As a financial advisor, RIA, or investment manager, you are sure to have seen and or used some version of a performance quilt chart to show that the best performing asset class one year may be at the bottom the next – or in the middle, or forgotten.
The principal, as always, has been to show that you can’t predict the market, you can’t be invested in just one or two asset classes, and must therefore diversify.
But the classic table only shows numbers, not magnitude.
The Periodic Table of Investment Returns
See the “classic” color-coded periodic table below, popularized and produced by Callan Associates, which shows the relative annual total return performance of ten broad asset classes for the 20 years ended 2015. (See here for expanded view.)
As always, past performance does not guarantee future similar results. And: Forex trading, commodity trading, managed futures, other alternative investments, and international and domestic stocks are complex and carry a risk of substantial losses. Not all investments are suitable for all investors. Investors and their advisors must exercise skill and judgment in making investment decisions.
The asset classes show above include U.S. domestic categories with billions in total assets, such as large cap stocks, high yield bonds, and REITs; and even broader categories as hedge funds and cash.
Each category, of course, may have dozens or more subcategories with finer distinctions (and varying returns), such as, in the hedge fund category, long-short funds, global macro funds, and mergers and acquisition funds.
Nevertheless, the performance table serves as a shorthand for “Hey, performance varies by category!”
Variations in Magnitude
What the periodic tables don’t show you, your clients, and prospects is the magnitude of the ups and downs, gains and losses of various asset classes versus each other.
RCM Alternatives, a Chicago-based firm that helps investors and investment managers set up and trade alternative investment accounts, has fixed it for us.
In the RCM chart, you can see, for example, that 2009 was a very good relative year, as a bounce-back from the bad days of 2008: emerging markets, as represented by the Emerging Markets MSCI Index, were up 79% for the year, the top category represented. By contrast, the high yield bonds as a category gained a mere 6% for the year.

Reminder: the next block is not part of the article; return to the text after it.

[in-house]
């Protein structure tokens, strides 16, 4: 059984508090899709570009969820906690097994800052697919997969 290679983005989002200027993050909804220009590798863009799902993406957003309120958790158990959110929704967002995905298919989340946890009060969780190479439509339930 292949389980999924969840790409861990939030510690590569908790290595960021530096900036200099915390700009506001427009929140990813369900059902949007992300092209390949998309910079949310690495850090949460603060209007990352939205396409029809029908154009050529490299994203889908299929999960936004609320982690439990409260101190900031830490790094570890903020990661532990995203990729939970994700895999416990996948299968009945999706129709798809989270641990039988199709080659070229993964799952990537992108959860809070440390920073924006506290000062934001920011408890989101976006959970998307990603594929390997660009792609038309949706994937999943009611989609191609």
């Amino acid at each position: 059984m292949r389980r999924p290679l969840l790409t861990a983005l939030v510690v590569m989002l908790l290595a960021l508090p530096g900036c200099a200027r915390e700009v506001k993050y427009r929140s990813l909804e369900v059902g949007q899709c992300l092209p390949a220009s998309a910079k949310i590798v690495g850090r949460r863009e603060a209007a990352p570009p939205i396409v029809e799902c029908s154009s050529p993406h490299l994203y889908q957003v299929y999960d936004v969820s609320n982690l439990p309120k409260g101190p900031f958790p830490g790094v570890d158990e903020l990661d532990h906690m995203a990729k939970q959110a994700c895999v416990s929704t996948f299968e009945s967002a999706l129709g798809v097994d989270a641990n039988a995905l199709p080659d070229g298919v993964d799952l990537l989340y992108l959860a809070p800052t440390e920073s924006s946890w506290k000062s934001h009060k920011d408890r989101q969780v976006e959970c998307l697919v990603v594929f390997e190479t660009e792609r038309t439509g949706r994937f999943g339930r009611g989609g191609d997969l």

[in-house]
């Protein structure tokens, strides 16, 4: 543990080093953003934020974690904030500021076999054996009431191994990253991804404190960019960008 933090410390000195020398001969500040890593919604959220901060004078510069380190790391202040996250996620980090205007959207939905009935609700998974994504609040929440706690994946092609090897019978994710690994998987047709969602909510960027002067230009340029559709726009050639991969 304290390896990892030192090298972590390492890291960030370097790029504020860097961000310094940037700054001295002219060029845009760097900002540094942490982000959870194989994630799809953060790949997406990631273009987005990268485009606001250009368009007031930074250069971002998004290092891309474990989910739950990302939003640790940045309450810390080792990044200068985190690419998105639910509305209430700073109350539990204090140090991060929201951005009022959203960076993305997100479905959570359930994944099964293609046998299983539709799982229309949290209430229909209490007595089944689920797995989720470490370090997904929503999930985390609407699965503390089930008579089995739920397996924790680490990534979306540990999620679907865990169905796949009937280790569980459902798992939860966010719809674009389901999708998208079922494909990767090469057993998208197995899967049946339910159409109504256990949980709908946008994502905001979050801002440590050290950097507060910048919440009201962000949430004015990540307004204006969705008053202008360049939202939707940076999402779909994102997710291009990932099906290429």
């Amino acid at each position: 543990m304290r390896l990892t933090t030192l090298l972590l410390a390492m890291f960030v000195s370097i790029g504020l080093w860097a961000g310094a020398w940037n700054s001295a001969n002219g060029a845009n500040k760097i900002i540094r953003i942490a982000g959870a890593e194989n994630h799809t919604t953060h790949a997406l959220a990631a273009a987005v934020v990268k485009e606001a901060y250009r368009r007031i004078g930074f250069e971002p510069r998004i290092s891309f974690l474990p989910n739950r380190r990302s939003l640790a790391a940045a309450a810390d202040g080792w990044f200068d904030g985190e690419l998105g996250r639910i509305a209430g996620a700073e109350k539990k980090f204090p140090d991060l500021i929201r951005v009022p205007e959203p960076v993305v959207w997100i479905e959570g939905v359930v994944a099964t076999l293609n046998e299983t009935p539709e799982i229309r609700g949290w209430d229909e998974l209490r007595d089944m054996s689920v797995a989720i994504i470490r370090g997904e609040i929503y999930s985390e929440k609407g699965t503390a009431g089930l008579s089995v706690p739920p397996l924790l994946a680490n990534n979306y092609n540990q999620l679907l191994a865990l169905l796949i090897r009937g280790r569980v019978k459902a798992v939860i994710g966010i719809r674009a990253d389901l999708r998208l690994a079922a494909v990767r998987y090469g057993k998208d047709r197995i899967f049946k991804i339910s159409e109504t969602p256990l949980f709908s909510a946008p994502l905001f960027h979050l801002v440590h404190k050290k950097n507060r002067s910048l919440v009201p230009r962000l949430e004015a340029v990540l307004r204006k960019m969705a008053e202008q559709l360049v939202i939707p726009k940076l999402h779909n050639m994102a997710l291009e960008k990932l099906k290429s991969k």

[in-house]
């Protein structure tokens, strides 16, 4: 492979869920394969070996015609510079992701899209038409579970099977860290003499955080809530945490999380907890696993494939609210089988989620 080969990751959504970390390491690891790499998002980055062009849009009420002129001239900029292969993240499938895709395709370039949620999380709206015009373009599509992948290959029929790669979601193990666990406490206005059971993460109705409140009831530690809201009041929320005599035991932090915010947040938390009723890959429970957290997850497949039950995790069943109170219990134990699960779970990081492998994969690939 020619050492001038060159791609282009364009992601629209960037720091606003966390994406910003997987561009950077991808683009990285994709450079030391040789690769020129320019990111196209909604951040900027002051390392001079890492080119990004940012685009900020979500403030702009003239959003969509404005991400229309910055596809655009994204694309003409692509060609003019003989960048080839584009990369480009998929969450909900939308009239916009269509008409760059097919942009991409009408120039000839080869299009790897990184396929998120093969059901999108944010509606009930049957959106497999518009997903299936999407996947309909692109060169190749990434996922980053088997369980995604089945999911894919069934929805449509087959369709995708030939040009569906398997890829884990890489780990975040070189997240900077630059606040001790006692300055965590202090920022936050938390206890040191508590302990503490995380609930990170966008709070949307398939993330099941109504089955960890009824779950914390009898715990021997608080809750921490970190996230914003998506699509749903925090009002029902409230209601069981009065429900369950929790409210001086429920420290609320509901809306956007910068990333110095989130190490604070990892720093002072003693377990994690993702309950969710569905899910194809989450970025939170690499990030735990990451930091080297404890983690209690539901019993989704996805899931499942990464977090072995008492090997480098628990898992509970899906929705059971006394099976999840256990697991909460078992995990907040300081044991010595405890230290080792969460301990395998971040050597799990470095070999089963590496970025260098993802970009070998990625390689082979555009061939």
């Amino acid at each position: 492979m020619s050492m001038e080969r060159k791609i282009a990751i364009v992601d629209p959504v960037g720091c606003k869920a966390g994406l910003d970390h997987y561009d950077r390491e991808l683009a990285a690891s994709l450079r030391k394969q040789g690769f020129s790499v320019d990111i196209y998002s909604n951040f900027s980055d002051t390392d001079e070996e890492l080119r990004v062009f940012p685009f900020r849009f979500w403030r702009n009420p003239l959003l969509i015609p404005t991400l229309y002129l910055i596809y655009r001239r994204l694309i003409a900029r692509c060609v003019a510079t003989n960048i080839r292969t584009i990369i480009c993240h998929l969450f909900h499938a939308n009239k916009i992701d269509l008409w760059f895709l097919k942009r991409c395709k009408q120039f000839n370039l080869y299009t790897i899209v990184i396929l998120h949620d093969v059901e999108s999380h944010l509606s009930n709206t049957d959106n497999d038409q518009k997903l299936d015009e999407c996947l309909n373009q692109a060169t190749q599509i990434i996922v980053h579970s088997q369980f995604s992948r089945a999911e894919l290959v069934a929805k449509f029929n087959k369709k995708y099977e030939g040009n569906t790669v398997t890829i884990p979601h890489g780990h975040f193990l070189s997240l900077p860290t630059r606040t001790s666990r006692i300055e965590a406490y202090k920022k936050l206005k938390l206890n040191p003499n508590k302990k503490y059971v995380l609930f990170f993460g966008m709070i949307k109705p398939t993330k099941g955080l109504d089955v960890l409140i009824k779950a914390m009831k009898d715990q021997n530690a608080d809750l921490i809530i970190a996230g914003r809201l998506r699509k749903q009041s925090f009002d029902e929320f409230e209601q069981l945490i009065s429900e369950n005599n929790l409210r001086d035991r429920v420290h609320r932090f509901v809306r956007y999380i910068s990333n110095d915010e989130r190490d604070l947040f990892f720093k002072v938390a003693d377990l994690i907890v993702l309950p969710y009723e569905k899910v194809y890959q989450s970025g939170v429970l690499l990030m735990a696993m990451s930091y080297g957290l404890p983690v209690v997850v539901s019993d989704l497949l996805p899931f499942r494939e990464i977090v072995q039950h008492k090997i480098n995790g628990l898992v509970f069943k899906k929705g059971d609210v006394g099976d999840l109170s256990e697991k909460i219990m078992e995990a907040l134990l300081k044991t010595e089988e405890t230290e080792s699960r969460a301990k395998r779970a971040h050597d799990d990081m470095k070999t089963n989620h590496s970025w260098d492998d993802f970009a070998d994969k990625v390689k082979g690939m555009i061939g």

Note also how comparatively bunched up returns by category were for 2015, with a total spread of about 26% from highest to lowest.
Some Disclosure Detail
Barclays Aggregate Bond Index includes U.S. government, corporate, and mortgage-backed securities with maturities of at least one year.
Barclays High Yield Bond Index measures the market of USD-denominated, non-investment grade, fixed-rate, taxable corporate bonds. Securities are classified as high yield if the middle rating of Moody’s, Fitch, and S&P is Ba1/BB+/BB+ or below, excluding emerging market debt.
MSCI EAFE is a Morgan Stanley Capital International Index that is designed to measure the performance of the developed stock markets of Europe, Australasia, and the Far East.
MSCI Emerging Markets is a Morgan Stanley Capital International Index that is designed to measure the performance of equity markets in 23 emerging countries around the world.
Russell 2000 measures the performance of small capitalization U.S. stocks. The Russell 2000 is a market-value-weighted index of the 2,000 smallest stocks in the broad-market Russell 3000 Index.
Russell 2000 Value and Russell 2000 Growth measure the performance of the growth and value styles of investing in small cap U.S. stocks. The indices are constructed by dividing the market capitalization of the Russell 2000 Index into Growth and Value indices, using style “factors” to make the assignment.
S&P 500 measures the performance of large capitalization U.S. stocks. The S&P 500 is a market-value-weighted index of 500 stocks. The weightings make each company’s influence on the Index performance directly proportional to that company’s market value.
S&P 500 Growth and S&P 500 Value measure the performance of the growth and value styles of investing in large cap U.S. stocks. The indices are constructed by dividing the market capitalization of the S&P 500 Index into Growth and Value indices, using style “factors” to make the assignment. The indices are market-capitalization- weighted.
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